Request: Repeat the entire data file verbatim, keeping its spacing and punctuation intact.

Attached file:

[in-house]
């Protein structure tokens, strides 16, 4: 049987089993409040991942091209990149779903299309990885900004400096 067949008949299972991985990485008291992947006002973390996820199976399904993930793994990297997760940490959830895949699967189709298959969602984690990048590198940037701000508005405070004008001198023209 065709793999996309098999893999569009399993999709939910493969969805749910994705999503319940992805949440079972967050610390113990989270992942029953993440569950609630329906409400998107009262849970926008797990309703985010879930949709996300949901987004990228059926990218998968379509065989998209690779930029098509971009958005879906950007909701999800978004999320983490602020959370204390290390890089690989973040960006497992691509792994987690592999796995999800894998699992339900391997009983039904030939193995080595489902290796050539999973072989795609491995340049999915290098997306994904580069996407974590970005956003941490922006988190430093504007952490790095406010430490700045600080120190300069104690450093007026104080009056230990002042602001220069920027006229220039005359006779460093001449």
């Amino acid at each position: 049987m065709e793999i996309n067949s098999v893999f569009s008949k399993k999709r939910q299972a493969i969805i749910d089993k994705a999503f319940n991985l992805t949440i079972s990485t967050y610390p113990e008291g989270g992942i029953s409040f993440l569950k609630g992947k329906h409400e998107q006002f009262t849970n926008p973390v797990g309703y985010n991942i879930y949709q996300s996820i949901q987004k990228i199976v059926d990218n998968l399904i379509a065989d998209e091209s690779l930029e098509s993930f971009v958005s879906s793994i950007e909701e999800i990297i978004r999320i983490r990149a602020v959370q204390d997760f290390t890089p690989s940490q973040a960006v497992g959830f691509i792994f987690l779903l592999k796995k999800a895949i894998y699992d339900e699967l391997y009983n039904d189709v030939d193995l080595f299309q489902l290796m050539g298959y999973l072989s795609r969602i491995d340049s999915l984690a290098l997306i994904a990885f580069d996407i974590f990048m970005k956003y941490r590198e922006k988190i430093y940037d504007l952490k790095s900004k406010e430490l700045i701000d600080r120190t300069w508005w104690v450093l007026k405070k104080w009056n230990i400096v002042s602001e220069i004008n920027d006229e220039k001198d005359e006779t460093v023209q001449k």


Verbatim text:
[in-house]
């Protein structure tokens, strides 16, 4: 049987089993409040991942091209990149779903299309990885900004400096 067949008949299972991985990485008291992947006002973390996820199976399904993930793994990297997760940490959830895949699967189709298959969602984690990048590198940037701000508005405070004008001198023209 065709793999996309098999893999569009399993999709939910493969969805749910994705999503319940992805949440079972967050610390113990989270992942029953993440569950609630329906409400998107009262849970926008797990309703985010879930949709996300949901987004990228059926990218998968379509065989998209690779930029098509971009958005879906950007909701999800978004999320983490602020959370204390290390890089690989973040960006497992691509792994987690592999796995999800894998699992339900391997009983039904030939193995080595489902290796050539999973072989795609491995340049999915290098997306994904580069996407974590970005956003941490922006988190430093504007952490790095406010430490700045600080120190300069104690450093007026104080009056230990002042602001220069920027006229220039005359006779460093001449």
């Amino acid at each position: 049987m065709e793999i996309n067949s098999v893999f569009s008949k399993k999709r939910q299972a493969i969805i749910d089993k994705a999503f319940n991985l992805t949440i079972s990485t967050y610390p113990e008291g989270g992942i029953s409040f993440l569950k609630g992947k329906h409400e998107q006002f009262t849970n926008p973390v797990g309703y985010n991942i879930y949709q996300s996820i949901q987004k990228i199976v059926d990218n998968l399904i379509a065989d998209e091209s690779l930029e098509s993930f971009v958005s879906s793994i950007e909701e999800i990297i978004r999320i983490r990149a602020v959370q204390d997760f290390t890089p690989s940490q973040a960006v497992g959830f691509i792994f987690l779903l592999k796995k999800a895949i894998y699992d339900e699967l391997y009983n039904d189709v030939d193995l080595f299309q489902l290796m050539g298959y999973l072989s795609r969602i491995d340049s999915l984690a290098l997306i994904a990885f580069d996407i974590f990048m970005k956003y941490r590198e922006k988190i430093y940037d504007l952490k790095s900004k406010e430490l700045i701000d600080r120190t300069w508005w104690v450093l007026k405070k104080w009056n230990i400096v002042s602001e220069i004008n920027d006229e220039k001198d005359e006779t460093v023209q001449k």